Winds of Change: The Vietnam National Assembly is hoping to capitalize on LGBT tourism now that the new marriage equality law is in effect. For the first time, the World Economic Forum has focused on LGBT equality with a panel to discuss ways to ensure that employers help the LGBT community and other minorities feel valued in the workplace. And Former BP CEO and first openly gay chief executive, John Browne discusses Apple CEO Tim Cook and the future of LGBT in business leadership.

Leading Chinese sexologist Li Yinhe has sparked public discussion in China about the transgender community after revealing she has been in a relationship with a transgender man for the past 17 years. Meanwhile the panel reviewing Thailand's constitution has announced that the new constitution will recognize a 'third gender.'  

And in the United Kingdom, LGBT community members and others are debating a plan to establish the first 'LGBT School.'

Let the Courts Decide: The Austria Constitutional Court has lifted the restrictions on gay couples wanting to adopt children, while Portugal's parliament refuses to consider LGBT adoption rights. Meanwhile, in the UK, where LGBT people have had adoption rights since 2007, a UK Family Court magistrate has been suspended for making derogatory comments about potential gay parents during court.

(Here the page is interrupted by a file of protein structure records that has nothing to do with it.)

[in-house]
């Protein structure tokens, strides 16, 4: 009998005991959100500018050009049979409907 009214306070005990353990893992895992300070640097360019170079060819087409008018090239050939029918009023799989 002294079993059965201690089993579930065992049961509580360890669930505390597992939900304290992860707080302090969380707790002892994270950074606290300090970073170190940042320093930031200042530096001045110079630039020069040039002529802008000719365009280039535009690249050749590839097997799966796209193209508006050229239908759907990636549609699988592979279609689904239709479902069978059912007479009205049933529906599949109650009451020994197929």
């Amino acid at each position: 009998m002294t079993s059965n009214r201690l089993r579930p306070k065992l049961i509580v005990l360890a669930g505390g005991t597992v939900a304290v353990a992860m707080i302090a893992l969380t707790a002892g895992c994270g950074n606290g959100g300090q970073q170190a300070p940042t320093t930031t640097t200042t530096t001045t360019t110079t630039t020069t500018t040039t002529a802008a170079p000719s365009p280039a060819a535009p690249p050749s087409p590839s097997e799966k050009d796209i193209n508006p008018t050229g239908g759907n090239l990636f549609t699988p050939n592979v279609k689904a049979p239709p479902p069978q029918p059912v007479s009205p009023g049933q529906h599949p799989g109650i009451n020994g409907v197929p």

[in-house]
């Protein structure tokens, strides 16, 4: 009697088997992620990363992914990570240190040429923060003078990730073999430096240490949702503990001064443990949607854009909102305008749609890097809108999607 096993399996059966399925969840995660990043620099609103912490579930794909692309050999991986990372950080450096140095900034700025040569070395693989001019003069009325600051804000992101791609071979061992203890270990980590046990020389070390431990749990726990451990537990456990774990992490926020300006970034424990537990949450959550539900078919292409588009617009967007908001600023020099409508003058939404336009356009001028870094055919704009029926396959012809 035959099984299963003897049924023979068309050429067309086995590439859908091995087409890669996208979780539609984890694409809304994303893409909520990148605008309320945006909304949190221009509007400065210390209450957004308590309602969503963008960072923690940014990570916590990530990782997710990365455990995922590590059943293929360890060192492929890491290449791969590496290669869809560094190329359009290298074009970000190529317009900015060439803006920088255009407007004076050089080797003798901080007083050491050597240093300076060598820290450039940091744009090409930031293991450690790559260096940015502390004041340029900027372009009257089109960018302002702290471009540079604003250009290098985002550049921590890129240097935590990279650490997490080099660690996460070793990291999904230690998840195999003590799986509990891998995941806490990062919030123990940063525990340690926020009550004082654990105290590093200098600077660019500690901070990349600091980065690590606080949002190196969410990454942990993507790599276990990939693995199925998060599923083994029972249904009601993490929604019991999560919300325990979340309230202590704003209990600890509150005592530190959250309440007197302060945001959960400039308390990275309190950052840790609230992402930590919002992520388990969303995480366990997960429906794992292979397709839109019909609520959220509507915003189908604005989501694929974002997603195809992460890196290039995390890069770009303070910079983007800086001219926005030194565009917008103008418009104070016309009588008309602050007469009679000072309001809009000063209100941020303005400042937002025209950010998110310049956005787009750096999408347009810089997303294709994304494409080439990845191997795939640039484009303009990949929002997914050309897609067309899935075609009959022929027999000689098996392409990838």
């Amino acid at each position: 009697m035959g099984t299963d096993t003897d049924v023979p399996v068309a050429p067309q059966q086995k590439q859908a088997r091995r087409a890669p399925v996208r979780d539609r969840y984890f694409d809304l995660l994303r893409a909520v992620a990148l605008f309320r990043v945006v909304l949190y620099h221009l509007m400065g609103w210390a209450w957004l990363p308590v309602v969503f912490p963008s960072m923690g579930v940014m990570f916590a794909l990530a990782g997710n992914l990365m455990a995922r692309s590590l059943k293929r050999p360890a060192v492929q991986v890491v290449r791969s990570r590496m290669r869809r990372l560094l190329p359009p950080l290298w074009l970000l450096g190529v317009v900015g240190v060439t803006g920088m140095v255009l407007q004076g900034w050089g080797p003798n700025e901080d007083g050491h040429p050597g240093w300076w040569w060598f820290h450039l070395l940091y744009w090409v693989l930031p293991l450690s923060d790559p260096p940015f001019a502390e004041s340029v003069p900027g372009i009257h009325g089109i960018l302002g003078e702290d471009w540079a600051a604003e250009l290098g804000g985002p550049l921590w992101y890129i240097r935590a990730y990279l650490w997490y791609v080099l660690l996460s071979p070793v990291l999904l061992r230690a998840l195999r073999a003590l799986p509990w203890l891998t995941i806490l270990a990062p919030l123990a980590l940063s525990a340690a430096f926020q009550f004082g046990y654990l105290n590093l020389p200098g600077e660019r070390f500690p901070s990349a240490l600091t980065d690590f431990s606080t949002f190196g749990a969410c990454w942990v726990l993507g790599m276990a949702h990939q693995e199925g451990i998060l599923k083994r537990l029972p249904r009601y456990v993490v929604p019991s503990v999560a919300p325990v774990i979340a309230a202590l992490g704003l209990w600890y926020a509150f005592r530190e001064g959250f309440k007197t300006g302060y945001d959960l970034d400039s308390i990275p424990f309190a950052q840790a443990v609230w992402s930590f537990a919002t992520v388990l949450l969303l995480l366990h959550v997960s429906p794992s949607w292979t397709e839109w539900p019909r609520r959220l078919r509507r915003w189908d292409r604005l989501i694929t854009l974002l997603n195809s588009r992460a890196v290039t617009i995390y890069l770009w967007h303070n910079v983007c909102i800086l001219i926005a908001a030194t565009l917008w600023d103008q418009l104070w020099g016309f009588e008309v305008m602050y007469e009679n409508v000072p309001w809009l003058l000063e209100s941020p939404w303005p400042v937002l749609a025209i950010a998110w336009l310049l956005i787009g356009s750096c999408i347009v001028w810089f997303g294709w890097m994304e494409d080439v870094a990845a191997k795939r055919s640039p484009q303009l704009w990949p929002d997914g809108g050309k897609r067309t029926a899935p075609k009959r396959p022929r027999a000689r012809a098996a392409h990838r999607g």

Stating that it doesn't recognize homosexuality, the Botswana government is appealing a high court case that allowed a Botswana LGBT organization the right to register. And the leader of a Russian LGBT youth support group has been fined for breaking the anti-gay propaganda law. 

After refusing to hear the case this past fall, the US Supreme court has agreed to hear the case for same-sex marriage equality and the related question on whether states must recognize those marriages.

An Italian court has ruled that the Ministry of Defence and Ministry of Infrastructure and Transport are guilty of 'homophobic behavior' for revoking a soldier's drivers license due to his sexuality.  And in a landmark case, a French court has found Twitter users guilty of hate speech for posting anti-gay tweets that use the hashtag, #BrûlonsLesGaysSurdu 'Let's burn the gays.'